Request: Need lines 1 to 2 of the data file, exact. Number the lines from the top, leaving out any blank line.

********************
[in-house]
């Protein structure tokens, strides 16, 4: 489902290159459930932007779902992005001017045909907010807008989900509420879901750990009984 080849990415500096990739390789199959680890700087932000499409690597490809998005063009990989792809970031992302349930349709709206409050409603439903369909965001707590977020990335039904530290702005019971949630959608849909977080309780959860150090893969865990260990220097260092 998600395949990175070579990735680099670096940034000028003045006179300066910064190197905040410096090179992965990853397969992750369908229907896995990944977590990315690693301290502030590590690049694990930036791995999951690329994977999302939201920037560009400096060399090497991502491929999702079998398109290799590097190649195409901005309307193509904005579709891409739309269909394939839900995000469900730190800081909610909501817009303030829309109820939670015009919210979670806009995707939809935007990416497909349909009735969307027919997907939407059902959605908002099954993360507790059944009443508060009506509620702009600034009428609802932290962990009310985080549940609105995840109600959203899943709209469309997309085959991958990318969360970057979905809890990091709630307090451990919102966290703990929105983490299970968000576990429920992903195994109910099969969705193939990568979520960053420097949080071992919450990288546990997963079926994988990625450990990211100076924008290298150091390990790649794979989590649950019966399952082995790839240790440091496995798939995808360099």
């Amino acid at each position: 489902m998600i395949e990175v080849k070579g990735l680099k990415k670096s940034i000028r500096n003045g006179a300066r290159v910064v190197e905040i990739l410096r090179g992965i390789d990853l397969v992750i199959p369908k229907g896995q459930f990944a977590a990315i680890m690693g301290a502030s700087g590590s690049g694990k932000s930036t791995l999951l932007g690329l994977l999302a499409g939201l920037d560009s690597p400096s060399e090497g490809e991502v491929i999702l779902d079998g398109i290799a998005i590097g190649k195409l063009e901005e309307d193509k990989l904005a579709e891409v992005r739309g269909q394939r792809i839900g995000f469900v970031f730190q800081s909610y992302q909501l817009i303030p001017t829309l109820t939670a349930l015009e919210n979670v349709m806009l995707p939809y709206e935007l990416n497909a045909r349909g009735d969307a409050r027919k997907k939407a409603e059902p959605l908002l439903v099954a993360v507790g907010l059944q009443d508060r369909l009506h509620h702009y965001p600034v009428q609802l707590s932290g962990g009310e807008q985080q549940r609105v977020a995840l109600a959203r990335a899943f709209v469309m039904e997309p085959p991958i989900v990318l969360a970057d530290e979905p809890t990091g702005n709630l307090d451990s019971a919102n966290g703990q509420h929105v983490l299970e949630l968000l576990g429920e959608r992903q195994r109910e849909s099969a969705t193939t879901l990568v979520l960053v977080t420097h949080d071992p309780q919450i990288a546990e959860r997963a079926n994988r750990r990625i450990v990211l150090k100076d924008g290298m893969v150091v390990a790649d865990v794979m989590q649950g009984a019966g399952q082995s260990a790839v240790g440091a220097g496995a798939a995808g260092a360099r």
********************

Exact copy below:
[in-house]
């Protein structure tokens, strides 16, 4: 489902290159459930932007779902992005001017045909907010807008989900509420879901750990009984 080849990415500096990739390789199959680890700087932000499409690597490809998005063009990989792809970031992302349930349709709206409050409603439903369909965001707590977020990335039904530290702005019971949630959608849909977080309780959860150090893969865990260990220097260092 998600395949990175070579990735680099670096940034000028003045006179300066910064190197905040410096090179992965990853397969992750369908229907896995990944977590990315690693301290502030590590690049694990930036791995999951690329994977999302939201920037560009400096060399090497991502491929999702079998398109290799590097190649195409901005309307193509904005579709891409739309269909394939839900995000469900730190800081909610909501817009303030829309109820939670015009919210979670806009995707939809935007990416497909349909009735969307027919997907939407059902959605908002099954993360507790059944009443508060009506509620702009600034009428609802932290962990009310985080549940609105995840109600959203899943709209469309997309085959991958990318969360970057979905809890990091709630307090451990919102966290703990929105983490299970968000576990429920992903195994109910099969969705193939990568979520960053420097949080071992919450990288546990997963079926994988990625450990990211100076924008290298150091390990790649794979989590649950019966399952082995790839240790440091496995798939995808360099």